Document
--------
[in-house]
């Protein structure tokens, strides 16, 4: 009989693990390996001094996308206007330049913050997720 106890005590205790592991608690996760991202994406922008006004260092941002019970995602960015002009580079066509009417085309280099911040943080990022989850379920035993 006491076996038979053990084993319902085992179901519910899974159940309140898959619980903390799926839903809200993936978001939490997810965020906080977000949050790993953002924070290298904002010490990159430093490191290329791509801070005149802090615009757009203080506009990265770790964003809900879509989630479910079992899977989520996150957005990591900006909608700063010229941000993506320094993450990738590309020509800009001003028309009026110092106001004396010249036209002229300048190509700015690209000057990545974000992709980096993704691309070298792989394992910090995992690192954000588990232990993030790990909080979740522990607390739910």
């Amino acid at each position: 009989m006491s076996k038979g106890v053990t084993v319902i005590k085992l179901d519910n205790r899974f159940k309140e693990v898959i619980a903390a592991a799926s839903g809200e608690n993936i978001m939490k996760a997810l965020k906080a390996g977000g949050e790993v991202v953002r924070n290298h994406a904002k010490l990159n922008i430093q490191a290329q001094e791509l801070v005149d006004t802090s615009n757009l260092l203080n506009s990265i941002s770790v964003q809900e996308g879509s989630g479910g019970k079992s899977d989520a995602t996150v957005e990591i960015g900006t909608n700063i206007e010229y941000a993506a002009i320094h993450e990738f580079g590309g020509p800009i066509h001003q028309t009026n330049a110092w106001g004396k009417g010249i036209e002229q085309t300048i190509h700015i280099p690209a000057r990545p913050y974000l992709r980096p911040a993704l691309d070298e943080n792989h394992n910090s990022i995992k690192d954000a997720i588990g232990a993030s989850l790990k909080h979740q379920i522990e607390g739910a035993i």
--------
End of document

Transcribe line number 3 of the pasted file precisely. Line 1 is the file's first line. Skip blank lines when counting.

């Amino acid at each position: 009989m006491s076996k038979g106890v053990t084993v319902i005590k085992l179901d519910n205790r899974f159940k309140e693990v898959i619980a903390a592991a799926s839903g809200e608690n993936i978001m939490k996760a997810l965020k906080a390996g977000g949050e790993v991202v953002r924070n290298h994406a904002k010490l990159n922008i430093q490191a290329q001094e791509l801070v005149d006004t802090s615009n757009l260092l203080n506009s990265i941002s770790v964003q809900e996308g879509s989630g479910g019970k079992s899977d989520a995602t996150v957005e990591i960015g900006t909608n700063i206007e010229y941000a993506a002009i320094h993450e990738f580079g590309g020509p800009i066509h001003q028309t009026n330049a110092w106001g004396k009417g010249i036209e002229q085309t300048i190509h700015i280099p690209a000057r990545p913050y974000l992709r980096p911040a993704l691309d070298e943080n792989h394992n910090s990022i995992k690192d954000a997720i588990g232990a993030s989850l790990k909080h979740q379920i522990e607390g739910a035993i």